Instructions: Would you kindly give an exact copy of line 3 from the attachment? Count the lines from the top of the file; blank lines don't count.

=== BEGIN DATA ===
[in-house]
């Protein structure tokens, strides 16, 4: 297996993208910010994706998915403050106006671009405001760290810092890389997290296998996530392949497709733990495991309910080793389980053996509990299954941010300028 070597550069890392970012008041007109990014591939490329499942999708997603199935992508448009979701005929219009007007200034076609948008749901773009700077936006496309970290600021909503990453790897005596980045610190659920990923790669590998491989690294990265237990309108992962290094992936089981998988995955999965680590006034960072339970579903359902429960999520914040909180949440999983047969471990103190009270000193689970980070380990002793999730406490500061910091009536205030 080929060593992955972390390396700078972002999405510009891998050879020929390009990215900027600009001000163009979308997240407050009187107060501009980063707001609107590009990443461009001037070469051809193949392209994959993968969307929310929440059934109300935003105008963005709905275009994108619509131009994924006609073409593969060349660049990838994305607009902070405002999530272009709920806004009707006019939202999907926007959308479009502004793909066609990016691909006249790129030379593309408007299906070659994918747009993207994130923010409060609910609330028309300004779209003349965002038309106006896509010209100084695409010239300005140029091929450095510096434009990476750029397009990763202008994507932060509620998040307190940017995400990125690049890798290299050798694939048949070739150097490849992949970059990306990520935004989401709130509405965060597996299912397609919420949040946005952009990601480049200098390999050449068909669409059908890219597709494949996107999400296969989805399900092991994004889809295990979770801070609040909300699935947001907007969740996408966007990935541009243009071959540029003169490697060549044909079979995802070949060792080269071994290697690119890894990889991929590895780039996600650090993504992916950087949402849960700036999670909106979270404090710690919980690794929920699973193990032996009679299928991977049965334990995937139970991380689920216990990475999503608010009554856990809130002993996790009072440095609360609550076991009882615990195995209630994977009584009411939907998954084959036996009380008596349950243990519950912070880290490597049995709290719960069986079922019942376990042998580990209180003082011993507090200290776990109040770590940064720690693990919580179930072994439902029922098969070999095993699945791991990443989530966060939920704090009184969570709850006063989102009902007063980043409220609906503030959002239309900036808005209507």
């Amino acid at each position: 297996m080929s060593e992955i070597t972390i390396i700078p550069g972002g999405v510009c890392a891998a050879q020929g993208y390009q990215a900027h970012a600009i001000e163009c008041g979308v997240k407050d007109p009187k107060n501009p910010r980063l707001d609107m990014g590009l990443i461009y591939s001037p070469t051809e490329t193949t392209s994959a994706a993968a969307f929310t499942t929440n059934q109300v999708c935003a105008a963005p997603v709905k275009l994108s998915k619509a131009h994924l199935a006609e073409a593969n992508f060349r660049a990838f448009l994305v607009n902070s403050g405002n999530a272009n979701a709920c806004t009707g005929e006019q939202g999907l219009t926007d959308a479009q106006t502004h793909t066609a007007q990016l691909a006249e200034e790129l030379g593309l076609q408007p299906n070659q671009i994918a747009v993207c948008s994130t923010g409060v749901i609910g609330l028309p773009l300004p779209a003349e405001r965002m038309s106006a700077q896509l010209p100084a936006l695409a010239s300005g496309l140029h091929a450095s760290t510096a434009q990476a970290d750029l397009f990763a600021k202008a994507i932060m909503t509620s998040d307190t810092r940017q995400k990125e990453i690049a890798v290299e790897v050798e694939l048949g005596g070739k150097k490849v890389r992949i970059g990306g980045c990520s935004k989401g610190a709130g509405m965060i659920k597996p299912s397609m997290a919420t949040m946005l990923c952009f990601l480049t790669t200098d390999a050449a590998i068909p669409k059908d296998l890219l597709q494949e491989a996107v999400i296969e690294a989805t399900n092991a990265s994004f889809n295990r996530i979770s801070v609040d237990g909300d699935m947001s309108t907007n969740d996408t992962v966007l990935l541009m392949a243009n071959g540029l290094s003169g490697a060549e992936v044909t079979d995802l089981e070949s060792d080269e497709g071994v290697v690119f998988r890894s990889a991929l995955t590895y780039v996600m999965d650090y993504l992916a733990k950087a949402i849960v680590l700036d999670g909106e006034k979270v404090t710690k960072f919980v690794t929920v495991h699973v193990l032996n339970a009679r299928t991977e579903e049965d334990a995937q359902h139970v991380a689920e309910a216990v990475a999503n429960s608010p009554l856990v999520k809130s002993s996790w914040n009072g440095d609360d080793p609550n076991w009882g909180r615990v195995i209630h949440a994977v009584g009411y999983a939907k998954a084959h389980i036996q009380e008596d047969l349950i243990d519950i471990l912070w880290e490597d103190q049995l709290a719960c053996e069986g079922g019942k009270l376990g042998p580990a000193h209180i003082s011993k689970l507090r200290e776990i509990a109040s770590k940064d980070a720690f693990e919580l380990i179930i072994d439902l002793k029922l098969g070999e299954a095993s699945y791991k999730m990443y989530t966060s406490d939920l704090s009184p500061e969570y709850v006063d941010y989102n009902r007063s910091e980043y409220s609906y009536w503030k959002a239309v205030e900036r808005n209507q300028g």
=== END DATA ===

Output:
């Amino acid at each position: 297996m080929s060593e992955i070597t972390i390396i700078p550069g972002g999405v510009c890392a891998a050879q020929g993208y390009q990215a900027h970012a600009i001000e163009c008041g979308v997240k407050d007109p009187k107060n501009p910010r980063l707001d609107m990014g590009l990443i461009y591939s001037p070469t051809e490329t193949t392209s994959a994706a993968a969307f929310t499942t929440n059934q109300v999708c935003a105008a963005p997603v709905k275009l994108s998915k619509a131009h994924l199935a006609e073409a593969n992508f060349r660049a990838f448009l994305v607009n902070s403050g405002n999530a272009n979701a709920c806004t009707g005929e006019q939202g999907l219009t926007d959308a479009q106006t502004h793909t066609a007007q990016l691909a006249e200034e790129l030379g593309l076609q408007p299906n070659q671009i994918a747009v993207c948008s994130t923010g409060v749901i609910g609330l028309p773009l300004p779209a003349e405001r965002m038309s106006a700077q896509l010209p100084a936006l695409a010239s300005g496309l140029h091929a450095s760290t510096a434009q990476a970290d750029l397009f990763a600021k202008a994507i932060m909503t509620s998040d307190t810092r940017q995400k990125e990453i690049a890798v290299e790897v050798e694939l048949g005596g070739k150097k490849v890389r992949i970059g990306g980045c990520s935004k989401g610190a709130g509405m965060i659920k597996p299912s397609m997290a919420t949040m946005l990923c952009f990601l480049t790669t200098d390999a050449a590998i068909p669409k059908d296998l890219l597709q494949e491989a996107v999400i296969e690294a989805t399900n092991a990265s994004f889809n295990r996530i979770s801070v609040d237990g909300d699935m947001s309108t907007n969740d996408t992962v966007l990935l541009m392949a243009n071959g540029l290094s003169g490697a060549e992936v044909t079979d995802l089981e070949s060792d080269e497709g071994v290697v690119f998988r890894s990889a991929l995955t590895y780039v996600m999965d650090y993504l992916a733990k950087a949402i849960v680590l700036d999670g909106e006034k979270v404090t710690k960072f919980v690794t929920v495991h699973v193990l032996n339970a009679r299928t991977e579903e049965d334990a995937q359902h139970v991380a689920e309910a216990v990475a999503n429960s608010p009554l856990v999520k809130s002993s996790w914040n009072g440095d609360d080793p609550n076991w009882g909180r615990v195995i209630h949440a994977v009584g009411y999983a939907k998954a084959h389980i036996q009380e008596d047969l349950i243990d519950i471990l912070w880290e490597d103190q049995l709290a719960c053996e069986g079922g019942k009270l376990g042998p580990a000193h209180i003082s011993k689970l507090r200290e776990i509990a109040s770590k940064d980070a720690f693990e919580l380990i179930i072994d439902l002793k029922l098969g070999e299954a095993s699945y791991k999730m990443y989530t966060s406490d939920l704090s009184p500061e969570y709850v006063d941010y989102n009902r007063s910091e980043y409220s609906y009536w503030k959002a239309v205030e900036r808005n209507q300028g």